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Ready News: January 3, 2013

Ready News
January 3, 2013

Great Stories and Resources from 2012

2013 promises to be an exciting year for those of us working together to get all young people ready by 21. As we launch into the new year, let's look back at some accomplishments and lessons from 2012 - through some selected stories, reports, blogs and events designed to help you change the odds for children and youth.

Focus on Afterschool Quality Ignites a Youth Assets Movement
Things just aren't the same anymore for kids in afterschool programs around Buncombe County, N.C., where providers have embraced a movement to build the developmental assets that young people need for success. Staffers now enlist youth in choosing and designing activities, and go through training on such things as small group activities and helping kids manage frustration. The kids are trying new things: from designing jewelry and campaigning for a new basketball court to creating skits about bullying and building a greenhouse.

It's all part of a commitment to a continuous improvement model, through which program directors "are seeing an impact on their projects," says Gina Gallo of the United Way of Asheville and Buncombe County. This case study explores the changes.

Engaging Youth for Community Change
Leaders all over the country see the importance of engaging young people in community change, but they're not sure how to do it well. Nashville, Tenn., knows how - and a new case study tells the story.

Nashville created a Child and Youth Master Plan that isn't just about young people - it reflects the ideas of young people. The city's youth were brought in from the start to frame, build and implement the plan, which serves as a blueprint for revamping youth services and supports throughout the region.

This four-page case study examines the role played by youth, from serving on task forces and facilitating meetings to crunching data and producing recommendations.  

Leaders Give Kids New WINGS
Kids in one of Atlanta's neediest neighborhoods are getting robust afterschool programs because two executives met more than 500 miles from home - and a group of leaders turned that chance meeting into action.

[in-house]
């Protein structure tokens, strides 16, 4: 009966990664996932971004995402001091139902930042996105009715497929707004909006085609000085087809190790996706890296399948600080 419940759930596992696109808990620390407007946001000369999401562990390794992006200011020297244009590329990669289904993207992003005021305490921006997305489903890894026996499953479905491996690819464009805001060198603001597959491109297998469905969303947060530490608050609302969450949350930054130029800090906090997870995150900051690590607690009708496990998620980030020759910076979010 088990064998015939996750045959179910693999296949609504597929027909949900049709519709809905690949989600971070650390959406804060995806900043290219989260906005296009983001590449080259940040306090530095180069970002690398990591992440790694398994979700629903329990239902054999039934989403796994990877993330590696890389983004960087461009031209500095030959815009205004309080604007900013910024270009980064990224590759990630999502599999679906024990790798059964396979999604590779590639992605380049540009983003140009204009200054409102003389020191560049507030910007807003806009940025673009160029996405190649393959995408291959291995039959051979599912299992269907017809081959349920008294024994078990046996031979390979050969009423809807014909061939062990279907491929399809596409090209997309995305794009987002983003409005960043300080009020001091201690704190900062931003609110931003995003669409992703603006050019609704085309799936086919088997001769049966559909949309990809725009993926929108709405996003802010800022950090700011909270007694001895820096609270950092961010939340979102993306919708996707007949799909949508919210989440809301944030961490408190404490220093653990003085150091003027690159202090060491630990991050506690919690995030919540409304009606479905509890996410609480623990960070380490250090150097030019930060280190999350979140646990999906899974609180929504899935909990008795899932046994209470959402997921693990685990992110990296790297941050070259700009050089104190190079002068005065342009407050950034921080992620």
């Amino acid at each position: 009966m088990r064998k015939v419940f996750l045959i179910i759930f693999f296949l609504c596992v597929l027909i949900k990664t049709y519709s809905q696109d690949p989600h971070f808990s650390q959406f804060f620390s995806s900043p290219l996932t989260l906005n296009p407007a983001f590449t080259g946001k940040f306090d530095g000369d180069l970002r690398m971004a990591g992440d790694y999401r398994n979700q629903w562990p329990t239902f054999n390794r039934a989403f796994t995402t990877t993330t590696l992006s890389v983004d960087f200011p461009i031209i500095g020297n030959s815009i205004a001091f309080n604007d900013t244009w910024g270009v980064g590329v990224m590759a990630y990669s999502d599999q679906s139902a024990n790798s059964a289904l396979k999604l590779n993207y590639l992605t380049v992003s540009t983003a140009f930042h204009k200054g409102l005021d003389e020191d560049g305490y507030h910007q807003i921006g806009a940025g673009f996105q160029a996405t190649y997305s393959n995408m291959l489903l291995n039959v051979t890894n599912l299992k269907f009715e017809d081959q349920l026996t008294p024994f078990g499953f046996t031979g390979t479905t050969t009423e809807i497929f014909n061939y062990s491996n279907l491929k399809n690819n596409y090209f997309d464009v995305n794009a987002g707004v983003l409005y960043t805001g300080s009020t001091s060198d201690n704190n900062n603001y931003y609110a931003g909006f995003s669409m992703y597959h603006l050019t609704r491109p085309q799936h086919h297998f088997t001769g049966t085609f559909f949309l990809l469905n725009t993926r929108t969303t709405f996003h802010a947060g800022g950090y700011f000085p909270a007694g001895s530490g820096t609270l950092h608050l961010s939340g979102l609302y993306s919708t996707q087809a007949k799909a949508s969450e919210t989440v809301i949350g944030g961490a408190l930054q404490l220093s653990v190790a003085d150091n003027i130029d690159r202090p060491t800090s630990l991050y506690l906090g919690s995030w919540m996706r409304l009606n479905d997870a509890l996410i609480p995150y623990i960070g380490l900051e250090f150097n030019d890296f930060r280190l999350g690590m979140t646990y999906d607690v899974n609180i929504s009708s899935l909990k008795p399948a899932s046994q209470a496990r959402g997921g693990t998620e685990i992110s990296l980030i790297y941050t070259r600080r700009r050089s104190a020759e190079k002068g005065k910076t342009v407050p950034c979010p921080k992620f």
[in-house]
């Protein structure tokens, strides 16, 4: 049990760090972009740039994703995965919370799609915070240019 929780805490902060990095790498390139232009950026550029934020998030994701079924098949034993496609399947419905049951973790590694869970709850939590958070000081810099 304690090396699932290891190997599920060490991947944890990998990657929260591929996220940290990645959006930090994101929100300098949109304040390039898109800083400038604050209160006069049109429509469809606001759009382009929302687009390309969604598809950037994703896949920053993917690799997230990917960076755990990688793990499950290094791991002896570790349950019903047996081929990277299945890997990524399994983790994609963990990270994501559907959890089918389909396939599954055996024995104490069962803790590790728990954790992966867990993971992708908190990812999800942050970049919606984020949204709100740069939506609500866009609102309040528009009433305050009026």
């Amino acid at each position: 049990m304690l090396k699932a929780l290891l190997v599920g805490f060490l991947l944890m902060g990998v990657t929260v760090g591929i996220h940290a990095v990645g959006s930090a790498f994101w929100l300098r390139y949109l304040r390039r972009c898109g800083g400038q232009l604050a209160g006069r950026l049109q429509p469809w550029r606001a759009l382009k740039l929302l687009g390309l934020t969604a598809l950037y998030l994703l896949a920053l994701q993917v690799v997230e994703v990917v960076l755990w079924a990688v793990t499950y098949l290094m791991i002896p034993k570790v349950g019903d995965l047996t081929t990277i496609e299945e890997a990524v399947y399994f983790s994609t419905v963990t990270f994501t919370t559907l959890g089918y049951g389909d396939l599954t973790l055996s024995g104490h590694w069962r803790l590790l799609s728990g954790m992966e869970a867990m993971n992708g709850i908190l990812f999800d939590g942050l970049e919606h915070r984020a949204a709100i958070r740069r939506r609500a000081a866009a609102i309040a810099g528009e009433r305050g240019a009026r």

One of those executives runs WINGS, an afterschool program looking to expand beyond its home base of Charleston, S.C. The other co-chairs Atlanta's Ready by 21 Leadership Council, which is working to improve youth services in high-need neighborhoods. Now WINGS is coming to 200 youths in one of those neighborhoods. This short story shows how a strong leadership group can make changes happen quickly.

Changing Policies can Boost Student Health and Success
While boosting college access and success can seem complicated and expensive, officials in one state have found that some solutions are relatively simple: like, help students eat better.

Expanding access to government-funded food programs appears to be on the fast track after Maryland leaders gathered to discuss that and other policy recommendations for helping more young people get to college and succeed. This short story explains how policy scans work and provides links to the recommendations.

Cycle of Assessments and Improvements Boosts Afterschool Quality
Afterschool programs get better the more they assess themselves and make changes based on those assessments, a new study finds. The study, Continuous Quality Improvement in Afterschool Settings: Impact Findings from the Youth Program Quality Intervention, found that a cycle of assessing staff practices, planning based on the assessment and targeted training improves the quality of services delivered to young people. Read a summary of the study here.

New Guide Helps to Improve Afterschool Quality 
Efforts to improve afterschool quality got a boost with a first-of-its kind guide to help cities and communities strengthen and sustain quality in afterschool programs.  

Building Citywide Systems for Quality: A Guide and Case Studies for Afterschool Leaders, is a how-to guide from the Forum  to support the development of quality improvement systems (QIS) in afterschool settings. Commissioned by The Wallace Foundation, the guide is based on decades of social science research on child development, teaching and learning, and organizational management, as well as the Forum's experience working with over 70 afterschool efforts around the country. It draws heavily on initiatives in six communities to build systems to improve the quality of afterschool programming, and offers case studies of each. Learn more about the guide here.